1.11 Transactions recorded in the BoP are economic interactions between a resident and a non-resident. Owing to the nature of international accounts, intra-unit transactions are not recorded. The flows between the branch and its parent enterprise are shown as interactions between institutional units, since a branch is recognised as a separate institutional unit (a quasi-corporation). Similarly, when a notional enterprise (a quasi-corporation) is created for holding land and associated buildings by non-resident owners, the flows between the non-resident owners and the notional enterprise are considered interactions between institutional units and are, therefore, captured in the BoP. Any transactions between two resident institutional units in external assets are treated as domestic transactions and are not recorded in the BoP. Similarly, when financial instruments issued by residents are exchanged between non-residents, no transactions, other things being the same, are recorded in the BoP as there is no change in overall external liabilities.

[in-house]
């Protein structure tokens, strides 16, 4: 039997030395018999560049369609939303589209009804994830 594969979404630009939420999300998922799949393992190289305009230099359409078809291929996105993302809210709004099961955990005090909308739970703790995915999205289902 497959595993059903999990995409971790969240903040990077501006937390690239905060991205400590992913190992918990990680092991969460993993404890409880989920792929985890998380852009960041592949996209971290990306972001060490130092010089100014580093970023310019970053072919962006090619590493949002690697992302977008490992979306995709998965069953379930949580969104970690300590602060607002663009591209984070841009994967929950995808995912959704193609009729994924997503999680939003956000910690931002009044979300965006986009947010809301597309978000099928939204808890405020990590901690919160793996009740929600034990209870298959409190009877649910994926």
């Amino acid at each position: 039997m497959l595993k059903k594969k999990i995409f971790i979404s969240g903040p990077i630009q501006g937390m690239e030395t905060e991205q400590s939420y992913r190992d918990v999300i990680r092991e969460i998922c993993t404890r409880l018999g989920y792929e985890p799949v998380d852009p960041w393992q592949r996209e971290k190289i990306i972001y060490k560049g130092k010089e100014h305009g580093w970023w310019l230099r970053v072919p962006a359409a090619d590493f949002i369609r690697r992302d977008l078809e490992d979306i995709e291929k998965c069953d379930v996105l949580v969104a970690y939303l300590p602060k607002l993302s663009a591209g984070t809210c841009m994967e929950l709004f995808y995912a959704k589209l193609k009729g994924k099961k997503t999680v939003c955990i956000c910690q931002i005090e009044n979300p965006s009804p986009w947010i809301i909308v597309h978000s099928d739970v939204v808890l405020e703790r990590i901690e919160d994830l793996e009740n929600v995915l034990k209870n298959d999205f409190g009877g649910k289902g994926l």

1.12 Some transactions are governed by mutual agreements involving three parties. For example, guarantees involve the guarantor, the debtor, and the creditor. Transactions occurring between any two parties (for example, between the guarantor and debtor, or between the guarantor and creditor, or between the debtor and creditor) should always be identified. For one-off guarantees, the activation of the guarantee gives rise to transactions and/or other flows between each of the three pairs of the three parties. For each pair of parties, transactions in the international accounts are recorded if one party is a resident and the other party is a non-resident.

1.13 Service activities may consist of one unit (an agent) arranging for a transaction to be carried out between two other units in return for a fee from one or both parties to the transaction. In such a case, the transaction is recorded exclusively in the accounts of the two parties engaging in the transaction and not in the accounts of the agent facilitating the transaction.